2015.03.12 Thu, by
Horses Still Racing, Dancing Still Carrying On: 2015 Art Basel Week in Hong Kong

It’s that time of the year again: Art Basel lands in Hong Kong this week—bringing along with it a flutter of art openings, dinners, parties and talks, with collectors and scenesters flocking in. Artworld insiders look on the week-long string of events with anticipation (and no small degree of dread); socialites look forward to multiple costume changes; and for the rest, well, there’s always free champagne and canapés. And ART.

Astute observers might also note something amiss. Indeed, the fair has now moved from May to mid-March (and later in the week as well); fog has replaced rain and instead of the balmy subtropics, there is a very mild chill. Perhaps this sensation extends more generally, however. Just last September, student-led protests erupted here to demand universal suffrage in the choice of the leader of Hong Kong; for months, students camped out in Admiralty with tents which were only cleared late last year. The pro-Beijing Hong Kong government has won the waiting game, by attrition. Yet the tension has now resurfaced in strange, proxy forms, taking the form of personal animosity towards Mainlanders (the recurring protests against Mainland shoppers are one example). This could potentially take on a toxic form in the future, with ill omens for Hong Kong’s relationship with the Mainland.

For now, the rarefied, merry-go-round realm of art stands above it—even if most of the local Hong Kong art community participated in the protests to such a degree that certain artists have been blacklisted from exhibiting on the Mainland. As Deng Xiaoping promised Hong Kong, “The horses will go on racing, and the dancing will carry on.” Visitors might be forgiven for thinking it is still the same Hong Kong of eating, shopping and money-making—in some ways, it still is. But beneath the surface, it is also a changed place.

Shows already open:

For early birds, shows already open include at Spring Workshop “Days push off into Nights”, which includes Elmgreen & Dragset, Cevdet Erek, Lee Kit, Job Koelewijn, Jewyo Rhii, and Magdalen Wong, and looks promising along with the riddle embedded in the exhibition concept: “There are two sisters: one gives birth to the other and she, in turn, gives birth to the first. Who are the two sisters?”; at Para Site, in a new Space in Quarry Bay, “A Hundred Years of Shame – Songs of Resistance and Scenarios for Chinese Nations” is on view. Perhaps equally ambitious, Osage’s “South by Southeast”, looks at relations between Southeast Asia and Southeastern Europe.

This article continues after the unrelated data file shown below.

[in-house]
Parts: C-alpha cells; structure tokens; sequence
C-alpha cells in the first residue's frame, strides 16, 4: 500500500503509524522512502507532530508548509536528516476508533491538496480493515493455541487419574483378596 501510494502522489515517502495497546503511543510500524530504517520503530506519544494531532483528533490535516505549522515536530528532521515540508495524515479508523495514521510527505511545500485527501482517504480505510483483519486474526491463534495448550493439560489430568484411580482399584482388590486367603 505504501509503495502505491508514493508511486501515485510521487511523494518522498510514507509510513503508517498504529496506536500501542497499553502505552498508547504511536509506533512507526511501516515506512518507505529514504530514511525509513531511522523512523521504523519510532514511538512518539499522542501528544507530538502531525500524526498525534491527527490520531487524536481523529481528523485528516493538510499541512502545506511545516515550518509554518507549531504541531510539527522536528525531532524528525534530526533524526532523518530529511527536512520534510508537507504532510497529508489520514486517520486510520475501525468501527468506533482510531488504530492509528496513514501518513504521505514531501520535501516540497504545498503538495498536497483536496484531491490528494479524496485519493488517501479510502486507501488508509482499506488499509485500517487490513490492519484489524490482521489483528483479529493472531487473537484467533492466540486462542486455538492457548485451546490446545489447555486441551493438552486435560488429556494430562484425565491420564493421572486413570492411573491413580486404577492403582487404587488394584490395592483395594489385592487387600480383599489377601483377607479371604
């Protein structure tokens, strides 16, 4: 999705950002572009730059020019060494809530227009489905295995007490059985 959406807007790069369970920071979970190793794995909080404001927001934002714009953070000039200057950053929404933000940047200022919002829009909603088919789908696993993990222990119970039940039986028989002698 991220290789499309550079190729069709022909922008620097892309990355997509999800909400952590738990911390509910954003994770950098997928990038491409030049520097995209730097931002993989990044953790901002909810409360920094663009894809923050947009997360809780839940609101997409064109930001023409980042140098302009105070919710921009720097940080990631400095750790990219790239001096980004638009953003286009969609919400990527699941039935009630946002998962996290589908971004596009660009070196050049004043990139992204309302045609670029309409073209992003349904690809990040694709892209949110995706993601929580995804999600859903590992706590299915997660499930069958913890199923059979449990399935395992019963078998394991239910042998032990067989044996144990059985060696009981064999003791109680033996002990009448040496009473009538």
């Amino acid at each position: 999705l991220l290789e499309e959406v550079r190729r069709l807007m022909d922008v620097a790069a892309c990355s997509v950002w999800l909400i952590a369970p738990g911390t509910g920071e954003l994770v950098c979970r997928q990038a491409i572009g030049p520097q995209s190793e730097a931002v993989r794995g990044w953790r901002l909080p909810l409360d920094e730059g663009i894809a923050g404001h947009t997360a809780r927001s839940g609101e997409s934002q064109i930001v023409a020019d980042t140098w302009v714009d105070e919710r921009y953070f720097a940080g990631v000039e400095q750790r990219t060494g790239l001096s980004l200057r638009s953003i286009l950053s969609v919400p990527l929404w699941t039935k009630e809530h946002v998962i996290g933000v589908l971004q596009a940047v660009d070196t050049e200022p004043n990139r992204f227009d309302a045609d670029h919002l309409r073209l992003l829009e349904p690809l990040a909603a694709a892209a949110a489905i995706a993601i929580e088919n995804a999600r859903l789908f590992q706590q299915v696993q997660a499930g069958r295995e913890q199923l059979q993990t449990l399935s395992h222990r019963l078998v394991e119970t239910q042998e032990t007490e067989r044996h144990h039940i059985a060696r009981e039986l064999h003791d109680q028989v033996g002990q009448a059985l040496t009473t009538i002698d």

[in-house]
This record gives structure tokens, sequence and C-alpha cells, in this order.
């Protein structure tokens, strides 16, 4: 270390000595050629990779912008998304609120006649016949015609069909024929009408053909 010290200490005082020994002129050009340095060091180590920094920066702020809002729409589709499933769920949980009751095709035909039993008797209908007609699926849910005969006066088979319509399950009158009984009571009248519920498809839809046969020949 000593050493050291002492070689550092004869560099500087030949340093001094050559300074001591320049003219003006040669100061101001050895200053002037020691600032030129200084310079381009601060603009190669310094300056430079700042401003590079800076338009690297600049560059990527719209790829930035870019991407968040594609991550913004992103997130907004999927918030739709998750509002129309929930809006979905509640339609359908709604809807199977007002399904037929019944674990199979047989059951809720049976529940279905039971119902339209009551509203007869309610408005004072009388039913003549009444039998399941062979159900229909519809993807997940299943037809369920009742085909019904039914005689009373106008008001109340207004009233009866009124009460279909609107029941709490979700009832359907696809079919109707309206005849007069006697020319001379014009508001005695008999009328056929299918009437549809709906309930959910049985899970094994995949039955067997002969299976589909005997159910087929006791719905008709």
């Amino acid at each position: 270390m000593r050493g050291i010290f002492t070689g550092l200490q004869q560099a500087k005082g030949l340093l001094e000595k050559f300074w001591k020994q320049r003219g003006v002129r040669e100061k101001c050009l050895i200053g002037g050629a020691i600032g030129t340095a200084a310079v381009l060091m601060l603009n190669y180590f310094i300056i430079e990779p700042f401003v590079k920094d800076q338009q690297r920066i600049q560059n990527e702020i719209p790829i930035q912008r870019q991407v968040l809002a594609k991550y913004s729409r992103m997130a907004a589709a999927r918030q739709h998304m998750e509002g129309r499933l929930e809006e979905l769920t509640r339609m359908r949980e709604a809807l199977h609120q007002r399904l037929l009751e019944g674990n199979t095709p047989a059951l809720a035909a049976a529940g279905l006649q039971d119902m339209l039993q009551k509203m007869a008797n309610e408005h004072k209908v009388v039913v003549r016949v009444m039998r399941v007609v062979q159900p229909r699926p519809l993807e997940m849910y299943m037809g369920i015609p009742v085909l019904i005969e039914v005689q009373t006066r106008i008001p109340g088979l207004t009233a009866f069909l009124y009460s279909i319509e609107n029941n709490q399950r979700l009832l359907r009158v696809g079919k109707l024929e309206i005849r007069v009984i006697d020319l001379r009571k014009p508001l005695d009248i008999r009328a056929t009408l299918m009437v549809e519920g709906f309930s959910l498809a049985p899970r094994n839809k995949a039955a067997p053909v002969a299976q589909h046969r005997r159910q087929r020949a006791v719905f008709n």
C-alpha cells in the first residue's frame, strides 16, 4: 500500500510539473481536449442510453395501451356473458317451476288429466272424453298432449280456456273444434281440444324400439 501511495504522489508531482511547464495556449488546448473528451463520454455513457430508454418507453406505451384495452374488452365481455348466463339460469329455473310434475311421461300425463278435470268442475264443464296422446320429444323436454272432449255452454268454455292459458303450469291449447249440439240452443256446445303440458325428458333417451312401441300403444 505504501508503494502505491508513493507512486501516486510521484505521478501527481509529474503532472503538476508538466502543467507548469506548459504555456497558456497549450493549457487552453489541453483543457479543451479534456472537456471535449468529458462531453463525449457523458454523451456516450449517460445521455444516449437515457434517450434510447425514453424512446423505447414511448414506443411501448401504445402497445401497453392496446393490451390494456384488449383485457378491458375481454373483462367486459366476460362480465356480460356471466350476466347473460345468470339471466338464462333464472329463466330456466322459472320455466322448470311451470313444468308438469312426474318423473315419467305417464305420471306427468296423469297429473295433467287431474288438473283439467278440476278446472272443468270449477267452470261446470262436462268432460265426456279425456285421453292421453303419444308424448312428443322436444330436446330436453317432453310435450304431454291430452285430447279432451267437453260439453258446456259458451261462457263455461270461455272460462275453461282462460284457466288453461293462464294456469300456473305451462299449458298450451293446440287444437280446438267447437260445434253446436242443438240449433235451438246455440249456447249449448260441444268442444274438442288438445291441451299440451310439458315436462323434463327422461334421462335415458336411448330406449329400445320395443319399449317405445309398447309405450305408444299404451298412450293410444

HK image

Tuesday, March 10, 2015

Supported by the billionaire-scion Adrian Cheng (K11 Art Foundation) and David Chau, an important Mainland collector, Xu Zhen’s “Twenty” show will be unveiled at Qube in PMQ (35 Aberdeen Street). Incredibly, this is Xu Zhen’s first solo show in Hong Kong—the celebrated Shanghai-based artist is a real rising star in biennales, kunsthalles, and art fairs globally. Further west in Sai Ying Pun, a new arts hub, SOHO 189 (189 Queen’s Road West), opens. Pearl Lam Galleries will open a second Hong Kong space with a show featuring Ren Ri’s beeswax sculptures, with neighbors like Leo Gallery (with an exhibition curated by Huang Du, featuring the conceptual/installation artist Gao Weigang and the new-media artist Lin Ke, among others) and Galerie Huit.

Wednesday, March 11, 2015

The big-time local collector Adrian Cheng brings Hong Kong another show, “Inside China”, which had previously been shown at Palais de Tokyo in Paris (in a co-operation between K11 Art Foundation and Palais de Tokyo) at the K11 Art Foundation Pop Up Space (G/F Cosco Tower, Grand Millenium Plaza, 183 Queen’s Road, Central). Elsewhere, the Goethe-Institut will host “Statements: New Painting from Germany” (14/F, 2 Harbour Road, Wanchai), while in the same building, the HK Arts Centre (2 Harbour Road, Wanchai) has an exhibition featuring collectors… Of course, there is also the Asia Society Gala and Dinner.

Thursday, March 12, 2015

Things come into full swing on Thursday. K11 Art Foundation, Pilar Corrias and Leo Xu will present “The Tell-Tale Heart” at Chi Art Space (8/F, New World Tower 2, 18 Queen’s Road, Central). Dealing with narratives and story-telling, the show features aaajiao, Ian Cheng, Cheng Ran, Guo Hongwei, Koo Jeong A, Ken Okiishi, and Rirkrit Tiravanija—Rirkrit will perform with dim sum (instead of Thai curry) in an “anthropological and archaeological way”.

Swing by Duddell’s “Hongkongese” show before heading over to the openings at Pedder Building. While Pearl Lam Galleries will be focusing on “Yi Pai” artists, others in the same building have mostly decided to bring in foreign artists. Gagosian will be showing Rudolf Stingel, while Simon Lee will be exhibiting the Arte Povera artist Michelangelo Pistoletto. Of particular note is Lehmann Maupin’s Alex Prager photography exhibition. Prager’s practice flits between the realm of film stills and fashion photography, but the recent works on show seem to masquerade as documentary photography. The photo caption information would imply that they are recent, yet there is a sense of the uncanny, a slight disjunction, a sort of temporal typo in the wardrobe department, or the flaw of the extreme perfectness with which the figures are arranged that would indicate the images are staged.